Council report documents the history and intent behind Alaska’s standard for spill response planning
Alaska, and Prince William Sound in particular, is known for its world-class oil spill prevention and response system. But it wasn’t always that way. In March of 1989, when the Exxon Valdez ran aground and spilled an estimated 11 million gallons of crude oil, responders were ill-prepared.
“Nothing arrived. There was nothing there.”
– Marilyn Heiman
Staff member for the Alaska House Resources Committee,
on the experience of waiting days for equipment to arrive.
Prince William Sound was a hive of activity this summer. On July 1, Alyeska’s marine services contractor transitioned from Crowley Maritime Corporation to Edison Chouest Offshore.
This transition means all of the escort tugs and much of the spill prevention and response equipment in Prince William Sound are brand new, or new to the Sound.
Demonstrations of the new equipment
The Alaska Department of Environmental Conservation required that each vessel and crew member demonstrate their capabilities before beginning service. Each tug, as well as each tug’s captain, had to perform a set of maneuvers which differed according to the vessel and its purpose.
The Alaska Department of Environmental Conservation recently approved major amendments to oil spill contingency plans for both the Valdez Marine Terminal and for the tankers that transport oil through Prince William Sound. Both approvals came with conditions.
Neither the tanker plan, nor the terminal plan was due for a renewal. However, Edison Chouest Offshore is bringing so much new equipment and personnel to their new role as Alyeska’s marine services contractor that major changes were needed to both plans. Major amendments require a public comment period.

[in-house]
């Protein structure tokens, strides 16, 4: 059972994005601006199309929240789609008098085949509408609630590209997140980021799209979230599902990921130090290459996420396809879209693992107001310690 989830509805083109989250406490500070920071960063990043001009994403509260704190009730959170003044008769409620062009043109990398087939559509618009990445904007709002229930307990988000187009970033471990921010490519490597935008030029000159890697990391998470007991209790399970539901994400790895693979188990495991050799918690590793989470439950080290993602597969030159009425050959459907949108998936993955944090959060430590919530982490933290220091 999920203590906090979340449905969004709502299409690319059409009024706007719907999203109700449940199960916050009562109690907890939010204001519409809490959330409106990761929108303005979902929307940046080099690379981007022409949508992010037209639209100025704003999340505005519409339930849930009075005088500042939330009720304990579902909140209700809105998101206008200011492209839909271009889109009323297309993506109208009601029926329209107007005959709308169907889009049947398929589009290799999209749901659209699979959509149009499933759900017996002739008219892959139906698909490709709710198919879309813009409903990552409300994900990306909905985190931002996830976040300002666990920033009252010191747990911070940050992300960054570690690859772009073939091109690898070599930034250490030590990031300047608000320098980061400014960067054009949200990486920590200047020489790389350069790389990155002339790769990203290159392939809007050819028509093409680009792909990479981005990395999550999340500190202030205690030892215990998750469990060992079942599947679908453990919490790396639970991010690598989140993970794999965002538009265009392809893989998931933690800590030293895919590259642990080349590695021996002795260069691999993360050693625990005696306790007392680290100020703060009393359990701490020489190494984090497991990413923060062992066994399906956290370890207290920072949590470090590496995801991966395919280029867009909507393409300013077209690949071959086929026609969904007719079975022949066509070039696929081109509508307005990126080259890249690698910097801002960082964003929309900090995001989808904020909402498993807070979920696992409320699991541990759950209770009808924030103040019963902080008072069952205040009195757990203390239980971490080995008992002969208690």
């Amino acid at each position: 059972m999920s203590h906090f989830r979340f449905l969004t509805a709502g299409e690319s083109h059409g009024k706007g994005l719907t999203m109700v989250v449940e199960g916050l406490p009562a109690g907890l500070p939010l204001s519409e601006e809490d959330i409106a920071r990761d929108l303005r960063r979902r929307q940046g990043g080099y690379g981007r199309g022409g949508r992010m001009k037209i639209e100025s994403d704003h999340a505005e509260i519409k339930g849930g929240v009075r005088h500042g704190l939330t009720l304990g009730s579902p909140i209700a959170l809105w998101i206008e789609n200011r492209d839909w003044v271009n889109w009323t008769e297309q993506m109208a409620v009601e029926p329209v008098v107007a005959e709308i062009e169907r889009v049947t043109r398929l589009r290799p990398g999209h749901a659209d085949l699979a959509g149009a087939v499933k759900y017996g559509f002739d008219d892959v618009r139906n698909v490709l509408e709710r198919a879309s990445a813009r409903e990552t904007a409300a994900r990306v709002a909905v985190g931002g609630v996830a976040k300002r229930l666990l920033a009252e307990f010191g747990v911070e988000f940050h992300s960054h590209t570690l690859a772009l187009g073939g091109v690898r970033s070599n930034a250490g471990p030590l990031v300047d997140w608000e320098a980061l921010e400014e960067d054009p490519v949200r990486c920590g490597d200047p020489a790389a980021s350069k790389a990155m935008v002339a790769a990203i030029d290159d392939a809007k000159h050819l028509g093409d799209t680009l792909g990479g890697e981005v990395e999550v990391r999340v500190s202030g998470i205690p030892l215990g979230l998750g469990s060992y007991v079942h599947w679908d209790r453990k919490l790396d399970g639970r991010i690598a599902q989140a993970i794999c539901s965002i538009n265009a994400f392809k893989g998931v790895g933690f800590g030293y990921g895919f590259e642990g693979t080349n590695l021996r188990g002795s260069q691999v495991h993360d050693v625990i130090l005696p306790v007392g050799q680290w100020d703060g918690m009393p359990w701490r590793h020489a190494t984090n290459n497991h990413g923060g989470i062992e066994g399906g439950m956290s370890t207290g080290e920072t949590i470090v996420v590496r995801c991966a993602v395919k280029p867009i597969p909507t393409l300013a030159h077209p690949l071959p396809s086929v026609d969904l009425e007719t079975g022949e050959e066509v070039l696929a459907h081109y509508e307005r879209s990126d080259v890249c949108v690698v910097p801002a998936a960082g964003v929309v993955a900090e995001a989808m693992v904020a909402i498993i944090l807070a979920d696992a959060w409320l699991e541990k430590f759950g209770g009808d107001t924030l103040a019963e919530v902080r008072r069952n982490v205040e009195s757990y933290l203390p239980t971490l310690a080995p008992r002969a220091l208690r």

Many changes stemming from transition of marine services contractor to Edison Chouest
By Linda Swiss
Council Project Manager
Updates to two oil spill prevention and response contingency plans are currently underway. The Alaska Department of Environmental Conservation, or ADEC, solicited public comments regarding the changes to the spill prevention and response plans this past summer.
The plans are prepared by the operators of Alyeska’s marine terminal and oil tankers and are subject to state approval. These plans specify what operators will do to prevent and clean up oil spills. There are separate plans for spills from the Valdez Marine Terminal and from the tankers that carry oil. Both plans undergo an approval process approximately every five years. With the marine services transition in Prince William Sound, Edison Chouest Offshore’s new equipment means the details in the plans will change, triggering a public review.
In 43 pages of formal comments submitted to ADEC in August and September, the Council made a number of recommendations to either maintain the same level of preparedness or improve the proposed plans.